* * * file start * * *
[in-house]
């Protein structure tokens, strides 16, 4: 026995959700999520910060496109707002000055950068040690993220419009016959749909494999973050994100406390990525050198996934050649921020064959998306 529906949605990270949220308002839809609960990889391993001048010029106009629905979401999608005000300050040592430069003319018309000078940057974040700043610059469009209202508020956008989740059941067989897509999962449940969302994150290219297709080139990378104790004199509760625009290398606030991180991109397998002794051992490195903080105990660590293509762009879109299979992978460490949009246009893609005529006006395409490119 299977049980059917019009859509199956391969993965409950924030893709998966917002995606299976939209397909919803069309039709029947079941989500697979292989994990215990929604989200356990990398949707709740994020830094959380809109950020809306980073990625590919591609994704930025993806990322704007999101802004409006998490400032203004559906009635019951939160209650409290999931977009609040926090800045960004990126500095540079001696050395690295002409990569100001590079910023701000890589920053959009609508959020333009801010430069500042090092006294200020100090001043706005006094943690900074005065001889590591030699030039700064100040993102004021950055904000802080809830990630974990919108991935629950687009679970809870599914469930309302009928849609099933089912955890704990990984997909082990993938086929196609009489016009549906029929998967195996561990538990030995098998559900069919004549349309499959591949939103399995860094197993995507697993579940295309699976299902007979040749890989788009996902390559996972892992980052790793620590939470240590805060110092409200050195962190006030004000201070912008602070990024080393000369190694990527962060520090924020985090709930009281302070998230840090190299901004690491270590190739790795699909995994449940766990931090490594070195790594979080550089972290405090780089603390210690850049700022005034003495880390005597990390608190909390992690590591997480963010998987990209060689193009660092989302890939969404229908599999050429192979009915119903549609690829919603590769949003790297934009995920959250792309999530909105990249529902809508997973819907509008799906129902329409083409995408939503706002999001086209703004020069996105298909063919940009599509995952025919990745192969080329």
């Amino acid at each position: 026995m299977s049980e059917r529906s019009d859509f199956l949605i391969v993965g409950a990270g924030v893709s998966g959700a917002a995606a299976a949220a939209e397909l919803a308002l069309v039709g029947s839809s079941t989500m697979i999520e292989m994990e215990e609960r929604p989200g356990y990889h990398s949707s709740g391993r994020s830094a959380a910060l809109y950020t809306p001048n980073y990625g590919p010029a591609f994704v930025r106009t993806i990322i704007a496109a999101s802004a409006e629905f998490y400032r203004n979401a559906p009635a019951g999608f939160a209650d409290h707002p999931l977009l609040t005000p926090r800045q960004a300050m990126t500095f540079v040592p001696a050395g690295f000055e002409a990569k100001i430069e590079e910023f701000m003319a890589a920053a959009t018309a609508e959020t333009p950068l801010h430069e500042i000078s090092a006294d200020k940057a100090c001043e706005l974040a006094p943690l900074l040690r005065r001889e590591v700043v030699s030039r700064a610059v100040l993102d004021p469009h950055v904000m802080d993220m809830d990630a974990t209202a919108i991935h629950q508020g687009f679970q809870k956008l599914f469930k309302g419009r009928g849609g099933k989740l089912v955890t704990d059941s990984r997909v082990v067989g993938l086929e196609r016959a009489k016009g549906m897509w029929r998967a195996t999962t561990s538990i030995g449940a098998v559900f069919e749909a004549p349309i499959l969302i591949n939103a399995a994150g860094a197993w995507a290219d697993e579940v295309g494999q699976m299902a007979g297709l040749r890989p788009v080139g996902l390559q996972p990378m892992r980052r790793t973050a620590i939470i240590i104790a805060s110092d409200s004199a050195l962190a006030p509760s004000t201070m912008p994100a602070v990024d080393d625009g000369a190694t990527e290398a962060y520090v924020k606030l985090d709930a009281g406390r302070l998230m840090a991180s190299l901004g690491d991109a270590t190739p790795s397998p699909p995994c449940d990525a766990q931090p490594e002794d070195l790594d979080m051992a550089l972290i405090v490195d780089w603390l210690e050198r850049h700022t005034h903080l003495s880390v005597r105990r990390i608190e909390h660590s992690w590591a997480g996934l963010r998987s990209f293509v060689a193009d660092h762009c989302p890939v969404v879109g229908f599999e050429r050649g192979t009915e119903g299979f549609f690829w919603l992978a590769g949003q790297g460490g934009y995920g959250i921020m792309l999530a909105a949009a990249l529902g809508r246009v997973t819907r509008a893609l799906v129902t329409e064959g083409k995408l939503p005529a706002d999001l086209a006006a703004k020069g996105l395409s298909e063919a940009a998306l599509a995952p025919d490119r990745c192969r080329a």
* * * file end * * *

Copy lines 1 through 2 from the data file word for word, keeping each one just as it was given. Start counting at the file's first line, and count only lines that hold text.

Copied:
[in-house]
């Protein structure tokens, strides 16, 4: 026995959700999520910060496109707002000055950068040690993220419009016959749909494999973050994100406390990525050198996934050649921020064959998306 529906949605990270949220308002839809609960990889391993001048010029106009629905979401999608005000300050040592430069003319018309000078940057974040700043610059469009209202508020956008989740059941067989897509999962449940969302994150290219297709080139990378104790004199509760625009290398606030991180991109397998002794051992490195903080105990660590293509762009879109299979992978460490949009246009893609005529006006395409490119 299977049980059917019009859509199956391969993965409950924030893709998966917002995606299976939209397909919803069309039709029947079941989500697979292989994990215990929604989200356990990398949707709740994020830094959380809109950020809306980073990625590919591609994704930025993806990322704007999101802004409006998490400032203004559906009635019951939160209650409290999931977009609040926090800045960004990126500095540079001696050395690295002409990569100001590079910023701000890589920053959009609508959020333009801010430069500042090092006294200020100090001043706005006094943690900074005065001889590591030699030039700064100040993102004021950055904000802080809830990630974990919108991935629950687009679970809870599914469930309302009928849609099933089912955890704990990984997909082990993938086929196609009489016009549906029929998967195996561990538990030995098998559900069919004549349309499959591949939103399995860094197993995507697993579940295309699976299902007979040749890989788009996902390559996972892992980052790793620590939470240590805060110092409200050195962190006030004000201070912008602070990024080393000369190694990527962060520090924020985090709930009281302070998230840090190299901004690491270590190739790795699909995994449940766990931090490594070195790594979080550089972290405090780089603390210690850049700022005034003495880390005597990390608190909390992690590591997480963010998987990209060689193009660092989302890939969404229908599999050429192979009915119903549609690829919603590769949003790297934009995920959250792309999530909105990249529902809508997973819907509008799906129902329409083409995408939503706002999001086209703004020069996105298909063919940009599509995952025919990745192969080329």